I don't remember exactly when the trip was, but this is the experience I try to recount:
How was the trip? The trip to Peru was great. One of the best trips of my life.
We started our trip at Cusco. Landed on Thursday morning and gave ourselves two days before the Inca Trail (Camino Inca) to adjust to the altitude (Cusco is at about 12,000 ft). We did water rafting trip on the Urubamba River (the largest tribunary to the Amazon River) before the hike. The last time we went rafting was at the Delaware Water Gap. I was expecting the facility to be similar (a complex of changing room, equipment rental, etc). So I was a bit surprised when we pulled over to the side of the road by the River and they started to unload things from the van. They took out wet suits for us to change and we started changing on the side of the small highway. Good thing we had our swimming suits underneath already. The rafting was fun. Our guide was knowledgable and we went through Class II and class III rapids. Since it's dry season right now, the water was not very rough.
Noel and my altitude sickness was slightly different. I was feeling most ill on the first day. Constant headache and nassia. We passed by a store that sells Coco leaves/tea and products (that's suppose to help with the sickness). I did not like the smell of Coco leaves. I find that it made me feel worse. I started to feel better the following days. My apetite was still small and the constant headache was still there, but it was not as bad. Noel was fine the first day. By the time I started to feel a bit better the High Altitude sickness was hitting him hard. He took coco tea and it helped.
We started our 4 day-3 night Inca Trail with about 22 kg of stuff (each). The first day is the easiest. But since we were still adjusting to the high altitude, it was not that easy (especially with that weight). The group we did the Inca Trail with was very good. Provided tents and sleeping bags and prepared all the food. I can't imagine having to set up the tent and try to start the fire for food after a day of exhausting hike. We hired a porter on the second day of our trip. The second day was much longer and much harder. We reached the highest point of our trail (around 13,800 ft) at a passing called Dead Woman's Pass. The closer you get to the top the harder it seems to get. The third day is a lot of down hill hiking. We decsented about 3280 feet on that day. I got tendonitis on my left knee at the end of the third day. I took some anti-inflammatory medicine and bandaged up my knee to hike on the fourth day to get to Macchu Picchu. It was not a long hike and I was careful to put less effort on the bad knee. I think Macchu Picchu seemed to be more incredible and rewarding because we worked harder to get there. Overall the Inca Trail was just as amazing (if not more) than Macchu Picchu itself. The Andes is beautiful.
At Peru, you can live as expensive or as cheap as you want. A lot of backpacker hostals cost $10-13 per night for double. (which is where we stayed). They are mostly clean and simple. We took an 6 hour bus ride to Puna/Lake Titikaka that cost $10 each. It was one of the nicer bus with video and toilet on the bus. Took one day tour of the Lake Titikaka. I think it's the highest-largest navigatable lake in the world (the altitude was similar to Cusco). The view of the lake on one of the island visited looks like the Meditaranea Sea. It was blue and tranquile.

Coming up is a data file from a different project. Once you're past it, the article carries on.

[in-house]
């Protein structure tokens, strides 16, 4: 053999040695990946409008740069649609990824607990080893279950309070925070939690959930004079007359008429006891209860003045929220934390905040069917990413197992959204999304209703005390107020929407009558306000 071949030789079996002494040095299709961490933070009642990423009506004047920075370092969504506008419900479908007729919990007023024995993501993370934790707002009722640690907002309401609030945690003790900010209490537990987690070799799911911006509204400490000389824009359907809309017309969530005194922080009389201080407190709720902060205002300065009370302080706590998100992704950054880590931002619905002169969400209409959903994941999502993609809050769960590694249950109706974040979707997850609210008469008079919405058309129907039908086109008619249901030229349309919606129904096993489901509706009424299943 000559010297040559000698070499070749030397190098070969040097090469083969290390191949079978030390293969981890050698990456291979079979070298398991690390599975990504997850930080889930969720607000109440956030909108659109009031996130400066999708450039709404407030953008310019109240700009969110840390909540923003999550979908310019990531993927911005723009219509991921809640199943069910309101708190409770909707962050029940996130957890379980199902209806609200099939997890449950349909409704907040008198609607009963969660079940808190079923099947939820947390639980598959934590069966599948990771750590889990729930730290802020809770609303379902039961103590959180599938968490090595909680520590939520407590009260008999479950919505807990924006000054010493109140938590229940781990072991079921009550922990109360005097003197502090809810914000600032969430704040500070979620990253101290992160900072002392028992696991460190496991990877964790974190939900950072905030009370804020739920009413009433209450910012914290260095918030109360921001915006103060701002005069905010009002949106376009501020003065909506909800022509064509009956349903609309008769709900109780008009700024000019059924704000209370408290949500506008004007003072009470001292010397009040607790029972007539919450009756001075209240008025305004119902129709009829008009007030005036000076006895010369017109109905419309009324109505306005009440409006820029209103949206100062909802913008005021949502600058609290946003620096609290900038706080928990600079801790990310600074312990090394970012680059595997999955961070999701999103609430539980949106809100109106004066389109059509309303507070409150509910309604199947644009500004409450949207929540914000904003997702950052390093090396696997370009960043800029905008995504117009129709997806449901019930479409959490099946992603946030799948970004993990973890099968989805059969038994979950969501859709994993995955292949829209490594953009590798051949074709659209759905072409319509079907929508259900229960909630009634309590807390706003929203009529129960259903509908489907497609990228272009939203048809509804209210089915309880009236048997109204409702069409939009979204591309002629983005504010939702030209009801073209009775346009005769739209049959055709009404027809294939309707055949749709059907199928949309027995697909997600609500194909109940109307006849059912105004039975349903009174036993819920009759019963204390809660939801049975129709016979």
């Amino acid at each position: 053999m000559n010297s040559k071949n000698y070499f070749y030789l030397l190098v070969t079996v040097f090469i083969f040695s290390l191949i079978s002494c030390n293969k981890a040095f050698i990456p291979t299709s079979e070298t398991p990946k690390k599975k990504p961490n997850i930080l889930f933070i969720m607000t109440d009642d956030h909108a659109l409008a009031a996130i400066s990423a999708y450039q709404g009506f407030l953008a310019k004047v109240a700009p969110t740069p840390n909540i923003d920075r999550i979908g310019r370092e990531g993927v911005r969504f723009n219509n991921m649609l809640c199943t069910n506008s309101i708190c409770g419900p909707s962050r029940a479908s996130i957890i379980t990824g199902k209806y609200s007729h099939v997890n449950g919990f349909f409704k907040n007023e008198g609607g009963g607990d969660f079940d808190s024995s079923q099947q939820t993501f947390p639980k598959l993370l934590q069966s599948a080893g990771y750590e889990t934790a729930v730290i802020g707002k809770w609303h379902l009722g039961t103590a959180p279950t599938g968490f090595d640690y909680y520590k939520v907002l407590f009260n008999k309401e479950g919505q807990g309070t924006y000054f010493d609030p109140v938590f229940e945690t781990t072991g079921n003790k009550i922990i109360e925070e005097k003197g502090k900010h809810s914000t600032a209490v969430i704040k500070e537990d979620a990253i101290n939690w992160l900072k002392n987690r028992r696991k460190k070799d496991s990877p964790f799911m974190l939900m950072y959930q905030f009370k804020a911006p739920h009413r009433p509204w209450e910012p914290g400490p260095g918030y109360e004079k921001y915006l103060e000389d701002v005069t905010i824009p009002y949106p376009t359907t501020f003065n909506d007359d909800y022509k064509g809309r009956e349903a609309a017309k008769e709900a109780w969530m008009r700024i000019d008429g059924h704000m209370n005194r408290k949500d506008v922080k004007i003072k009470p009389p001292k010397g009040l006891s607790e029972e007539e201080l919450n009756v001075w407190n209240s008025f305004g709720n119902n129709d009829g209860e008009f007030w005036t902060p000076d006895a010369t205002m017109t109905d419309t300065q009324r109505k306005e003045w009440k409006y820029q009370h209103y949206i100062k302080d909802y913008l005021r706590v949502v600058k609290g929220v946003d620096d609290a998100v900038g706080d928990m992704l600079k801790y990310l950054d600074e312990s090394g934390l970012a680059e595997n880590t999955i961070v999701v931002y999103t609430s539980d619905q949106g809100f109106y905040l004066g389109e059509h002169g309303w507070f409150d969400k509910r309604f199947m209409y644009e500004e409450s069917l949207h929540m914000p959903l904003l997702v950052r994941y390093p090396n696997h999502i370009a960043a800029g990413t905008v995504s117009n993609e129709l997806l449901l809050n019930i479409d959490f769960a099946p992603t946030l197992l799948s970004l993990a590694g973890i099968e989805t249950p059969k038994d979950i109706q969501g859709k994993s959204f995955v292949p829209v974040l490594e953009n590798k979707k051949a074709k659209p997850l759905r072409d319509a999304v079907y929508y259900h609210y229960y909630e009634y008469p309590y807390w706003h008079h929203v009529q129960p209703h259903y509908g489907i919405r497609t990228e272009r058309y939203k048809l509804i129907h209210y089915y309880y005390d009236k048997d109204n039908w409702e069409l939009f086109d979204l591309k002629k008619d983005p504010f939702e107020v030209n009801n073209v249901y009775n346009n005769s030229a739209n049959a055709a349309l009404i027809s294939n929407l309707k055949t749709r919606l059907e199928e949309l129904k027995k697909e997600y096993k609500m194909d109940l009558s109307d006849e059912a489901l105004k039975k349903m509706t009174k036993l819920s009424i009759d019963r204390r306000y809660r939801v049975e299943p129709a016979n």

We took another 5 hour bus ride to get to Arequipa. At this point my knee got a bit better so we went to a two day hike at the Colca Canyon. Colca Canyon is twice as deep as the Grand Canyon. The terrand was very different than the mountains. It's very dry and dusty and there were virtually no shades and the sun was very strong. Good thing we finished hiking before the sun came up on the second day. Our guide was pretty new and doesn't really know what he's doing so that made the whole experience even worse. But we were glad to get back to Arequipa and did some shopping and relaxing. We went to a really good restuarant to have Peruvian food and the experience was great. The food was wonderful and the day sunny and beautiful.
We flew to Lima and spent one day there. Did not do much sightseeing because we had enough at this point. We walked around and little and decided that Lima is too polluted. Went to a nice restaurant and had Cerviche (Peruvian specialty that's raw fish marinated in lime juice).
Our last stop was Iquitos. It's a large city in the Northern Amazon region of Peru. The place we stayed in did not have electricity but they did have solar panels that helps with cooking and other things. Lamps were lite at night all over the lodge. They had some "pets" that stays around the lodge willing: parrots, dogs, a funny looking bird that's 1 foot tall and a Capybara named Charly. Charly likes to be pet and makes this funny noise (suppose to be like when cats pur). I would say that's the most exotic pet I ever had. We also saw many different things in the jungle: beautiful color birds (macaws, hawkes), monkeys (one the size a young kitten) "walking palm tree", leave-cutter ants, etc.. We also went Paranha fishing (and ate it for dinner!), dorphine watching (there are pink ones and grey ones)
At this point it's been more than 2 weeks and we started to miss home very much.